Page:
I have gotten creative with my galettes and came up with a good recipe that uses cranberries, apples, and rosemary. I have also made one with a chocolate crust and blood orange filling. Should the galette become one of your default desserts then you are limited only by your own imagination.
The crust for a galette is a little sturdier than a pie crust. This is because a galette is free-form, that is, it does not use a pie pan. You simply mound the filling in the middle of a rolled out crust and fold the edges up to contain the filling.
The trick to making a galette is that you have to bake it on a rimless cookie sheet or an inverted sheet pan. Now, pay attention because this is important. BEFORE you fill the crust you must roll out the dough and then lay it on the pan. If you fill the crust before you lay it on the pan you will not be able to move it without tearing the dough. If the dough tears then the juices will leak out as the galette cooks. If the juices leak out then they will burn themselves to the bottom of your oven. So I'll say it again, BEFORE you fill your crust you must roll it out and lay it on the sheet pan. The easiest way to do this is to roll the dough into a rough circle about 12 - 14" in diameter. Fold the circle in half, and then fold it in half again so that it resembles a triangle. Set the point of the triangle in the center of the pan and unfold the dough. Now you are ready to fill it.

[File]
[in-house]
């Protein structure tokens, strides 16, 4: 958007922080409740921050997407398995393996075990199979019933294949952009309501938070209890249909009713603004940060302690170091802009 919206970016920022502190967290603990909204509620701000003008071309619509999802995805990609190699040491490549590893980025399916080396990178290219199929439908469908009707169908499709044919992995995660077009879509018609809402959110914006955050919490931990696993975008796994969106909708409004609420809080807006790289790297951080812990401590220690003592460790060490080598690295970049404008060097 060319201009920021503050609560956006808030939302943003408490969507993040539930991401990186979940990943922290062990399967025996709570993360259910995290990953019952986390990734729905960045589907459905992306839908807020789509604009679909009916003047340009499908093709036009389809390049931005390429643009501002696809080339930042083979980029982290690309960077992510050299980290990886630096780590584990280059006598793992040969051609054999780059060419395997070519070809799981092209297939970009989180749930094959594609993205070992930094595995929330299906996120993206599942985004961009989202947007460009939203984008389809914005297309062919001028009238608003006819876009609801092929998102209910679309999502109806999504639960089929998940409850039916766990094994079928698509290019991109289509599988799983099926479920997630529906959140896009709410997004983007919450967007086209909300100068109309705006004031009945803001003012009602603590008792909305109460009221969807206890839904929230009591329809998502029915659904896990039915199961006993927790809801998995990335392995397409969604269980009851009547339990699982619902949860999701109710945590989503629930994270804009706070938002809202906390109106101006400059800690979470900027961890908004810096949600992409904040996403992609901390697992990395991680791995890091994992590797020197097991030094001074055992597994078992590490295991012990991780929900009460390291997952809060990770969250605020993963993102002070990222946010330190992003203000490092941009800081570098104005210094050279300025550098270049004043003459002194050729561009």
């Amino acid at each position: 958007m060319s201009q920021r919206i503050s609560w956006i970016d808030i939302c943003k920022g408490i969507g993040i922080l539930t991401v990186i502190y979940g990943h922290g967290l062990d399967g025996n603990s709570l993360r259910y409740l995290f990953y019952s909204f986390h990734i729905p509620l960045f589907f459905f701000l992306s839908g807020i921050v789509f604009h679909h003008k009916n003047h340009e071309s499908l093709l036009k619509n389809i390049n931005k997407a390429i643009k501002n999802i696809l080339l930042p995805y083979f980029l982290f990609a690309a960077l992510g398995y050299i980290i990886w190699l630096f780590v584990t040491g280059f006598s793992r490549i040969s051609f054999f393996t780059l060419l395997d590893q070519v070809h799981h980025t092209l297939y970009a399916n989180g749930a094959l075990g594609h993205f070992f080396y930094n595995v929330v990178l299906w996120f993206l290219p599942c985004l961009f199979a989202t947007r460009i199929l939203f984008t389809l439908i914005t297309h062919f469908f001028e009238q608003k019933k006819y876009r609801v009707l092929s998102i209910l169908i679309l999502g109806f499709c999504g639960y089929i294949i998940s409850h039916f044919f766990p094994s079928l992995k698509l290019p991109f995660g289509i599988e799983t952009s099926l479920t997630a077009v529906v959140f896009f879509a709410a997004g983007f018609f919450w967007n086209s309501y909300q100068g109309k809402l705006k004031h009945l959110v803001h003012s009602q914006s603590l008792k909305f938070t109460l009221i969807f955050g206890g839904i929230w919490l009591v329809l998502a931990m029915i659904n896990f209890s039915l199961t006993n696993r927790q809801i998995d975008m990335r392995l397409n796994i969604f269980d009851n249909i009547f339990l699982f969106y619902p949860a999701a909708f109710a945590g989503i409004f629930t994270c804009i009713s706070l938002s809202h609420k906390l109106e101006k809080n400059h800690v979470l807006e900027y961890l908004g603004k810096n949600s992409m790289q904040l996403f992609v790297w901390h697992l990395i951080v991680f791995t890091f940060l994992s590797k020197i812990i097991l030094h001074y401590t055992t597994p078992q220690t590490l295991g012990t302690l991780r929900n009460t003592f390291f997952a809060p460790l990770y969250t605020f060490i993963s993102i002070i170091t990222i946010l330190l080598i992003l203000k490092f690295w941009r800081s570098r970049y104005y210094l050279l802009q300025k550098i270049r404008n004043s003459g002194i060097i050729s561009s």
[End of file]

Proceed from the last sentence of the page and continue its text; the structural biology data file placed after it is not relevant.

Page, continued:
You may get a little leakage of juice anyway so it helps to put a piece of foil under the pan just in case. When the galette is done let it cool on the pan for about 15 minutes before sliding it to a serving plate.
Though the recipe below calls for peaches, blueberries, and raspberries, the galette I am holding in the picture is made with figs. As I have said in an earlier post the figs this summer have been orgasmic. I have been using them in a lot of desserts and in combination with a lot of other fruits, particularly apricots. Change the fruit to your liking. A late harvest riesling or Sauternes would be a delightful match with this dessert. Also, a little drizzle of orange agrumato EVOO is particularly yummy.